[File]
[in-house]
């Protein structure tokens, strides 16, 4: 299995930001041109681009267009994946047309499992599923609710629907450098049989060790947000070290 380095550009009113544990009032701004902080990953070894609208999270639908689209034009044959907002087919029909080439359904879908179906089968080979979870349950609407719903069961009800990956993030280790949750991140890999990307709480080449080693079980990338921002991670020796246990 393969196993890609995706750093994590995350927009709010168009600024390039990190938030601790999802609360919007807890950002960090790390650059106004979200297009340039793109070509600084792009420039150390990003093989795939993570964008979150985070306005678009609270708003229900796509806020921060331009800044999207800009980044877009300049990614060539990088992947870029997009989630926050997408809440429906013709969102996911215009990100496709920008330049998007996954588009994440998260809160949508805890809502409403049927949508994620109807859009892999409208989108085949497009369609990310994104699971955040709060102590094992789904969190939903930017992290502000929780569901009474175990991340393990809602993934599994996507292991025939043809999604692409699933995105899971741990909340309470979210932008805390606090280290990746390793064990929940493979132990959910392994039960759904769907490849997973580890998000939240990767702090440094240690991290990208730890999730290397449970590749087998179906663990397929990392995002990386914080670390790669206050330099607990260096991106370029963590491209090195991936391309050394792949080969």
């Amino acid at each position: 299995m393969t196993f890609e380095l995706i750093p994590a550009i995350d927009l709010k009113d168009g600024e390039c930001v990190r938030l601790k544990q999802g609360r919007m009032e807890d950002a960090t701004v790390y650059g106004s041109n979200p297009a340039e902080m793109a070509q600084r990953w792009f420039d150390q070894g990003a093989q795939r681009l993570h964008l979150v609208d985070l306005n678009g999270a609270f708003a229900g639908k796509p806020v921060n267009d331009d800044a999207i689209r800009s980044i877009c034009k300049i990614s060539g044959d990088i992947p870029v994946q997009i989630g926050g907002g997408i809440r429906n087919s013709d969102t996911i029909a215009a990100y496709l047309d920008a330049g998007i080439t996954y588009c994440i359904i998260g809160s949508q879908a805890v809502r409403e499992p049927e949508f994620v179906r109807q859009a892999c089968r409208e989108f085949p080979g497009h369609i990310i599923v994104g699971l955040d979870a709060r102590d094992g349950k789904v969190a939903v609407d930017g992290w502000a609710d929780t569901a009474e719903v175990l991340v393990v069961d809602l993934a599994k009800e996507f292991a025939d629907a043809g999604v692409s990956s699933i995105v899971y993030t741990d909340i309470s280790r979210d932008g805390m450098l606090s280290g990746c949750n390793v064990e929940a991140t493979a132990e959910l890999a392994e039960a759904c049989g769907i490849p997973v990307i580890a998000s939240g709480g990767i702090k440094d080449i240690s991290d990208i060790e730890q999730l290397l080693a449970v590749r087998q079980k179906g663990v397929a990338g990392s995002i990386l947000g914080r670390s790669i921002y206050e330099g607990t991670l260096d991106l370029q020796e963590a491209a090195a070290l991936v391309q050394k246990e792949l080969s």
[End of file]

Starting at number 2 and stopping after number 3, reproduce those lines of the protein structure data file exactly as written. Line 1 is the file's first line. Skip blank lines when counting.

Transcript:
């Protein structure tokens, strides 16, 4: 299995930001041109681009267009994946047309499992599923609710629907450098049989060790947000070290 380095550009009113544990009032701004902080990953070894609208999270639908689209034009044959907002087919029909080439359904879908179906089968080979979870349950609407719903069961009800990956993030280790949750991140890999990307709480080449080693079980990338921002991670020796246990 393969196993890609995706750093994590995350927009709010168009600024390039990190938030601790999802609360919007807890950002960090790390650059106004979200297009340039793109070509600084792009420039150390990003093989795939993570964008979150985070306005678009609270708003229900796509806020921060331009800044999207800009980044877009300049990614060539990088992947870029997009989630926050997408809440429906013709969102996911215009990100496709920008330049998007996954588009994440998260809160949508805890809502409403049927949508994620109807859009892999409208989108085949497009369609990310994104699971955040709060102590094992789904969190939903930017992290502000929780569901009474175990991340393990809602993934599994996507292991025939043809999604692409699933995105899971741990909340309470979210932008805390606090280290990746390793064990929940493979132990959910392994039960759904769907490849997973580890998000939240990767702090440094240690991290990208730890999730290397449970590749087998179906663990397929990392995002990386914080670390790669206050330099607990260096991106370029963590491209090195991936391309050394792949080969």
């Amino acid at each position: 299995m393969t196993f890609e380095l995706i750093p994590a550009i995350d927009l709010k009113d168009g600024e390039c930001v990190r938030l601790k544990q999802g609360r919007m009032e807890d950002a960090t701004v790390y650059g106004s041109n979200p297009a340039e902080m793109a070509q600084r990953w792009f420039d150390q070894g990003a093989q795939r681009l993570h964008l979150v609208d985070l306005n678009g999270a609270f708003a229900g639908k796509p806020v921060n267009d331009d800044a999207i689209r800009s980044i877009c034009k300049i990614s060539g044959d990088i992947p870029v994946q997009i989630g926050g907002g997408i809440r429906n087919s013709d969102t996911i029909a215009a990100y496709l047309d920008a330049g998007i080439t996954y588009c994440i359904i998260g809160s949508q879908a805890v809502r409403e499992p049927e949508f994620v179906r109807q859009a892999c089968r409208e989108f085949p080979g497009h369609i990310i599923v994104g699971l955040d979870a709060r102590d094992g349950k789904v969190a939903v609407d930017g992290w502000a609710d929780t569901a009474e719903v175990l991340v393990v069961d809602l993934a599994k009800e996507f292991a025939d629907a043809g999604v692409s990956s699933i995105v899971y993030t741990d909340i309470s280790r979210d932008g805390m450098l606090s280290g990746c949750n390793v064990e929940a991140t493979a132990e959910l890999a392994e039960a759904c049989g769907i490849p997973v990307i580890a998000s939240g709480g990767i702090k440094d080449i240690s991290d990208i060790e730890q999730l290397l080693a449970v590749r087998q079980k179906g663990v397929a990338g990392s995002i990386l947000g914080r670390s790669i921002y206050e330099g607990t991670l260096d991106l370029q020796e963590a491209a090195a070290l991936v391309q050394k246990e792949l080969s």